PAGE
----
But still the memories came, and still they haunted the corners of his mind.  He may not have been there when it had happened, but he had spoken to his grandmother enough times to have a terrifyingly clear mental image, and of course Professor Dumbledore knew it all already.  At the beginning of Neville’s first year at Hogwarts, Dumbledore had summoned him to his office and told him that he knew all about what had happened to his parents.  He said he knew them well and that they were fine, brave people who had resisted Voldemort’s powers with courage and strength.  Dumbledore had offered his deepest sympathies to Neville and said that his office was always open if things became too much.  However, Neville being Neville, he did not like to be a burden so he only went to see Dumbledore when things got really bad.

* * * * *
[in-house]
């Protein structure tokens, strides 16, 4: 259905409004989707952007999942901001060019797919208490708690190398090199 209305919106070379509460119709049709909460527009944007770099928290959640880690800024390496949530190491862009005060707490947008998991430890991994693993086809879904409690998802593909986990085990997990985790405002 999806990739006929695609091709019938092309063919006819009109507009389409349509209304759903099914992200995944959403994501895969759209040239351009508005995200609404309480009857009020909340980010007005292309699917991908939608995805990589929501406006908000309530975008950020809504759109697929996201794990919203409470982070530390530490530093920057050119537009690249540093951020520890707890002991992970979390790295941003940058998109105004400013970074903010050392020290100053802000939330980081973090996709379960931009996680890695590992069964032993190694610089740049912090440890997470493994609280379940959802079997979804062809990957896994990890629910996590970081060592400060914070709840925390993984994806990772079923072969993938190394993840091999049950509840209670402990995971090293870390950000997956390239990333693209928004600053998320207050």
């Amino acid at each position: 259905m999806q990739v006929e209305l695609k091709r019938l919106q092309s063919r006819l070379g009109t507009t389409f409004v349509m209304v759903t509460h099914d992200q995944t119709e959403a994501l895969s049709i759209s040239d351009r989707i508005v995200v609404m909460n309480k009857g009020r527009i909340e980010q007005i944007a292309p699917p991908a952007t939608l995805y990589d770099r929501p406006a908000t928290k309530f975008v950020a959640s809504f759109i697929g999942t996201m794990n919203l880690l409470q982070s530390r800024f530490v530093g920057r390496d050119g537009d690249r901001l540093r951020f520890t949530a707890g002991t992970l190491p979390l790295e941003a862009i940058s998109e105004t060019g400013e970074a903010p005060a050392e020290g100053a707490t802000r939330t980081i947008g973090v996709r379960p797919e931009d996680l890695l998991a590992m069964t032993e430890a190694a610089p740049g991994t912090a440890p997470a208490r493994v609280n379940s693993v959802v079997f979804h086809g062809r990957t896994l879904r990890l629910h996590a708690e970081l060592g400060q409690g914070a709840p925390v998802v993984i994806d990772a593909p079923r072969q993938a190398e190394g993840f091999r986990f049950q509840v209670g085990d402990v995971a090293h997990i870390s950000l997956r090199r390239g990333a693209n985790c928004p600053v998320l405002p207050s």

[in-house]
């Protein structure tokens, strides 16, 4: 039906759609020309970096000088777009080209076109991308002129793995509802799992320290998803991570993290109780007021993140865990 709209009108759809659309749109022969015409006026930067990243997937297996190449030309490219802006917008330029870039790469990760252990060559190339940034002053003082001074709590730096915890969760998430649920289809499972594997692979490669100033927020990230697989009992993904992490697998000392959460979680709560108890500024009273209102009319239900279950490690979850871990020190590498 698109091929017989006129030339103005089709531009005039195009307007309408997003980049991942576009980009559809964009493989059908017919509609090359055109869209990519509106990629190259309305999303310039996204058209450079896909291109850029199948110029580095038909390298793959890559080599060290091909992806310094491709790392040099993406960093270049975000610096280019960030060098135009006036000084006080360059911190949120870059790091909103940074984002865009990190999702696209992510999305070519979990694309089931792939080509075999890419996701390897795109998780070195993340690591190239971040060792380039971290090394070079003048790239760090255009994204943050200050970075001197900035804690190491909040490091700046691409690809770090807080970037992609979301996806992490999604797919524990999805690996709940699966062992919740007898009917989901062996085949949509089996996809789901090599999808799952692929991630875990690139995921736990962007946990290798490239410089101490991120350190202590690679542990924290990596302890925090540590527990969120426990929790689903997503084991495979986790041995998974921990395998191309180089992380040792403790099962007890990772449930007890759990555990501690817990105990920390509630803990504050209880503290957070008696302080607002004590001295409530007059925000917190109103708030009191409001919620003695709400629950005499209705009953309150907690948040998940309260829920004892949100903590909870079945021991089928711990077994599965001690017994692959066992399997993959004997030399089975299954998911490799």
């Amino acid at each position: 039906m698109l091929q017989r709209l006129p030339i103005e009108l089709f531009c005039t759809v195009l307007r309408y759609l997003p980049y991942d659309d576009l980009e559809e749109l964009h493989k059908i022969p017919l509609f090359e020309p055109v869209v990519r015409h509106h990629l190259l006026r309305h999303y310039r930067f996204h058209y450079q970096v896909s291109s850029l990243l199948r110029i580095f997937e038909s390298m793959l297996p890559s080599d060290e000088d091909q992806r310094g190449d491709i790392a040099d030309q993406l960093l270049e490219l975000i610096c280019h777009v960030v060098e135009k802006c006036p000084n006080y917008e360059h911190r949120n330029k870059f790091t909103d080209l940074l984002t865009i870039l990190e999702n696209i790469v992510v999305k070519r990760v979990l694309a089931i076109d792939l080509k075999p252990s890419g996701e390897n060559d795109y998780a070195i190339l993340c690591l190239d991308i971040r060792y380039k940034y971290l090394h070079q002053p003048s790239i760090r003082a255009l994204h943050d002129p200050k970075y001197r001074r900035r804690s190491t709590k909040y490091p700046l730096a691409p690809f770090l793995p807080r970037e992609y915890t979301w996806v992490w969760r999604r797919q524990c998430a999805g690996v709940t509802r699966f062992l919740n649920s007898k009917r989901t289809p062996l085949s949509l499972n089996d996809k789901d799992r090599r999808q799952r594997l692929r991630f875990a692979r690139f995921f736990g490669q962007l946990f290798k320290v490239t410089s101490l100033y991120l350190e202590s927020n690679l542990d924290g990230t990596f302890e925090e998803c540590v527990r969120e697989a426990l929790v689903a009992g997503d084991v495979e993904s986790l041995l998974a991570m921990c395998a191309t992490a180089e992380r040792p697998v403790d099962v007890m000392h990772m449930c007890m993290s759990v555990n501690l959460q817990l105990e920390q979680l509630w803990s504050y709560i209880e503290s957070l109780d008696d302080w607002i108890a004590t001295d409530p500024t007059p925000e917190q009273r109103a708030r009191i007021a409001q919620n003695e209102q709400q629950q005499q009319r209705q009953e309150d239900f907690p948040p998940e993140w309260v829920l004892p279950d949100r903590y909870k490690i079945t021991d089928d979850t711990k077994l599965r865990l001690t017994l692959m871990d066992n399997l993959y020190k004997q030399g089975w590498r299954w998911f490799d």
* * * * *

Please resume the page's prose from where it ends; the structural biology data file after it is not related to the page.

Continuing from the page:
He had not been asked by the Headmaster or his grandmother to keep quiet about his parents; he just preferred not to talk about them.  He knew that if their fate became common knowledge he would get sympathy from certain corners of the school, but he also knew that others would use it against him, chiefly Draco Malfoy.  He had seen Malfoy taunt Harry Potter endlessly over the death of his parents, and Neville was not about to put himself in that position.  He empathised with Harry though; never knowing his parents and having to live with the knowledge of what had happened to them, Neville often wondered how Harry coped, as he also wondered how he himself coped from time to time.  It was a struggle, one that went from day to day with no end in sight, but Neville was determined to honour his parents’ memory by continuing to fight, displaying the strength and character that Dumbledore had recognised and praised in them.